Slight genetic changes can limit production of Alzheimer’s disease plaques

Amyloid Deposits

Amyloid deposits (highlighted in yellow) in a transgenic mouse brain

One of the telltale signs of Alzheimer’s disease is the buildup of “plaques” or clumps of proteins in the brain that damage nerve cells and ultimately lead to dementia, loss of memory and other signs of cognitive decline. There is no cure for Alzheimer’s, of course, but a lot of the research on the disease is focused on slowing its progress by stopping the accumulation of these plaques.

Prof. Gopal Thinakaran studies the underlying causes of Alzheimer’s in the Department of Neurobiology at the University of Chicago. He, Robert Andrew (a postdoctoral researcher) and Celia Fernandez (a graduate student) recently led a study looking at the role of an enzyme that triggers the production of beta-amyloid peptides, the molecules that form the damaging plaques in the brain. We spoke to them about their research, which was published this week in the Proceedings of the National Academy of Sciences.

gopal

Gopal Thinakaran, PhD

What specific questions did you want to answer with this study?

We want to understand what causes Alzheimer’s disease and find ways to benefit patients with the disease already and those at a higher risk of getting it. The potential goals are to delay the disease onset and slow its progression.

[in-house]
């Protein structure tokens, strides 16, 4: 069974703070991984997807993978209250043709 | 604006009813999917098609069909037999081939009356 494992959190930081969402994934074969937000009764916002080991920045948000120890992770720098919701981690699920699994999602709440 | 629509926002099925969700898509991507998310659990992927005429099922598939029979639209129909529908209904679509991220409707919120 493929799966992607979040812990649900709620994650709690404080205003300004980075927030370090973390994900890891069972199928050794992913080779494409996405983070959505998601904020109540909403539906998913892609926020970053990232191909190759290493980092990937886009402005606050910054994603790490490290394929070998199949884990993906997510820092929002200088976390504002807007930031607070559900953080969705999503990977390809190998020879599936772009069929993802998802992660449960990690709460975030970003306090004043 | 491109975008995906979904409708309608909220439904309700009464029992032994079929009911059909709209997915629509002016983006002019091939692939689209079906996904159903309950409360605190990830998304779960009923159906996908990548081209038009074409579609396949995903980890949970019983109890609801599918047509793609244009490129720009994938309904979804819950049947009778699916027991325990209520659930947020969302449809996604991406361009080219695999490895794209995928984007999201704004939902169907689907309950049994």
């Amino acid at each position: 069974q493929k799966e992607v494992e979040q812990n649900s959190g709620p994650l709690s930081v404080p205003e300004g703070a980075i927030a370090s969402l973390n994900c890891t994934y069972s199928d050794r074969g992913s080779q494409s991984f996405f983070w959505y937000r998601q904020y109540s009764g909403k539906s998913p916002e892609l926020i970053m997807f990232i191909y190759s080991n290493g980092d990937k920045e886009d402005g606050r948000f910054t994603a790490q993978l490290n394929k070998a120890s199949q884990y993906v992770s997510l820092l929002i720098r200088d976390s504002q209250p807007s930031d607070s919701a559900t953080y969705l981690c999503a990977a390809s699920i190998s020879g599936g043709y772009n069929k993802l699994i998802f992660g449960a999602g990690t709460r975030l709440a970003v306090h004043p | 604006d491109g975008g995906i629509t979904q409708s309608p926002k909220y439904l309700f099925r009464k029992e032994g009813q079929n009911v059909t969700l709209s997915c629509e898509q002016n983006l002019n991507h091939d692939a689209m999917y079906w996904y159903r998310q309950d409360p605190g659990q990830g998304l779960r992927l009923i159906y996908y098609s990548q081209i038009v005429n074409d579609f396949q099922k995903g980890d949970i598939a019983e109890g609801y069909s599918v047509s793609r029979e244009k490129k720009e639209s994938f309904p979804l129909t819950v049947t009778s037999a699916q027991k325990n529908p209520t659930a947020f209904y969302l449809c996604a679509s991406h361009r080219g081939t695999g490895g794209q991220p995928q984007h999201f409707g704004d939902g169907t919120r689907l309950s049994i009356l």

Our research focuses on combating the small toxic peptides, called beta-amyloid, that accumulate in plaques in the brains of patients with Alzheimer’s disease. These peptides damage the neurons and brain networks, ultimately causing cognitive deficits. Two enzymes cut a larger protein in pieces to release beta-amyloid peptides. We have been studying one of them called BACE1, the protease that first cuts the amyloid precursor protein to initiate beta-amyloid production.

Patients with Alzheimer’s disease have higher levels of BACE1 in the brains, and BACE1 also accumulates in swollen nerve terminals near senile plaques. These changes in BACE1 are thought to contribute significantly to the amount of amyloid in the brain. How BACE1 travels along the long neuronal extensions, called axons, and what causes them to accumulate at the nerve terminals are not entirely understood. In earlier research in our lab, we identified that the BACE1 protein is modified by attaching specific lipids, in a process called palmitoylation. The localization and function of several neuronal proteins that have the palmitate lipid modification are dynamically regulated. Thus, we wanted to see if the attachment of lipid palmitates to the BACE1 protein is vital for its transport to nerve terminals, and whether the BACE1 function in producing beta-amyloid peptides in the brain depends on these lipid modifications.

What’s the key takeaway?

Our strategy was to generate “knock-in” mice with specific changes in the BACE1 gene (called KI mice) so that the lipid palmitates can no longer be attached to the BACE1 protein. This approach allowed us to determine the importance of these modifications under normal physiological conditions, and when the KI mice were engineered to develop brain amyloid pathology similar to human patients with Alzheimer’s disease.